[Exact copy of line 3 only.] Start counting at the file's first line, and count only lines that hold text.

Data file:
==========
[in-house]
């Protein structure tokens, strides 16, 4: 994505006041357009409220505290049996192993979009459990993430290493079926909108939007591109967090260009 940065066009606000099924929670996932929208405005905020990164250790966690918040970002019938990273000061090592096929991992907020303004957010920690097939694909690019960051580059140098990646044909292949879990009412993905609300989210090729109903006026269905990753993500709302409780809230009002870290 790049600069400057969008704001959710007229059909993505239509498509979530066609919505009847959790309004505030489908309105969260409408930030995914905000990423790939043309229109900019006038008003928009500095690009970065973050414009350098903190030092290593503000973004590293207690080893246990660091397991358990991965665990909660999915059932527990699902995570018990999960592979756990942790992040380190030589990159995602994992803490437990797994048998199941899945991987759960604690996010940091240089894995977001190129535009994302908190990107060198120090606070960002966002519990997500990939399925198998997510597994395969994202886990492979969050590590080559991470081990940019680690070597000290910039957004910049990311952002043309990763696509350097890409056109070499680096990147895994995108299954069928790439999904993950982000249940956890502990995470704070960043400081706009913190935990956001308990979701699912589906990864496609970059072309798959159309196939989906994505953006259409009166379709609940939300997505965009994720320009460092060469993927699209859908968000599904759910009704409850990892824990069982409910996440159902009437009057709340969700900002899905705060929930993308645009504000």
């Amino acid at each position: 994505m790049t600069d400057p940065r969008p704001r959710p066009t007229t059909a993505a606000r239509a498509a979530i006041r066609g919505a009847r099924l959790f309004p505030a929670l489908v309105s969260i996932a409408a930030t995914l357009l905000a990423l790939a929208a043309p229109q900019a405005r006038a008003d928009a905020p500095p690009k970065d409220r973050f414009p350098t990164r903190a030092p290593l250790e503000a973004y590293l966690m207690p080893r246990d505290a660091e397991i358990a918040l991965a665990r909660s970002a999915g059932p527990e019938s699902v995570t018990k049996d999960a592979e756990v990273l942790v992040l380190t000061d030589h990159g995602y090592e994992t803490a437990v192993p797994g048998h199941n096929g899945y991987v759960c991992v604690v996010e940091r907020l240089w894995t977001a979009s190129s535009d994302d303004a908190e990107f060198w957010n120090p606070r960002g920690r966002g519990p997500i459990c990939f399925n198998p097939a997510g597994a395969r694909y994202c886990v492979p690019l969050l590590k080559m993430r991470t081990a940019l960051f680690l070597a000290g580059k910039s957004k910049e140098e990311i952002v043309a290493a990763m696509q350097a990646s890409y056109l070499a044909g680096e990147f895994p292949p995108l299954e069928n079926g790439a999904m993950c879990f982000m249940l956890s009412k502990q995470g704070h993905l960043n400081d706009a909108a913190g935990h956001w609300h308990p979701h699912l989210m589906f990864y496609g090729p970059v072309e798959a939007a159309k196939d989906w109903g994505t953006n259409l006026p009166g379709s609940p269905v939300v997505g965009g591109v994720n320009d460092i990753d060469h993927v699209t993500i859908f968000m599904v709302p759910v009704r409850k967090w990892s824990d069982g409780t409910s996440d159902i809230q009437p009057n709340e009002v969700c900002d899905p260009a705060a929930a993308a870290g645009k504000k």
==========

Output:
């Amino acid at each position: 994505m790049t600069d400057p940065r969008p704001r959710p066009t007229t059909a993505a606000r239509a498509a979530i006041r066609g919505a009847r099924l959790f309004p505030a929670l489908v309105s969260i996932a409408a930030t995914l357009l905000a990423l790939a929208a043309p229109q900019a405005r006038a008003d928009a905020p500095p690009k970065d409220r973050f414009p350098t990164r903190a030092p290593l250790e503000a973004y590293l966690m207690p080893r246990d505290a660091e397991i358990a918040l991965a665990r909660s970002a999915g059932p527990e019938s699902v995570t018990k049996d999960a592979e756990v990273l942790v992040l380190t000061d030589h990159g995602y090592e994992t803490a437990v192993p797994g048998h199941n096929g899945y991987v759960c991992v604690v996010e940091r907020l240089w894995t977001a979009s190129s535009d994302d303004a908190e990107f060198w957010n120090p606070r960002g920690r966002g519990p997500i459990c990939f399925n198998p097939a997510g597994a395969r694909y994202c886990v492979p690019l969050l590590k080559m993430r991470t081990a940019l960051f680690l070597a000290g580059k910039s957004k910049e140098e990311i952002v043309a290493a990763m696509q350097a990646s890409y056109l070499a044909g680096e990147f895994p292949p995108l299954e069928n079926g790439a999904m993950c879990f982000m249940l956890s009412k502990q995470g704070h993905l960043n400081d706009a909108a913190g935990h956001w609300h308990p979701h699912l989210m589906f990864y496609g090729p970059v072309e798959a939007a159309k196939d989906w109903g994505t953006n259409l006026p009166g379709s609940p269905v939300v997505g965009g591109v994720n320009d460092i990753d060469h993927v699209t993500i859908f968000m599904v709302p759910v009704r409850k967090w990892s824990d069982g409780t409910s996440d159902i809230q009437p009057n709340e009002v969700c900002d899905p260009a705060a929930a993308a870290g645009k504000k």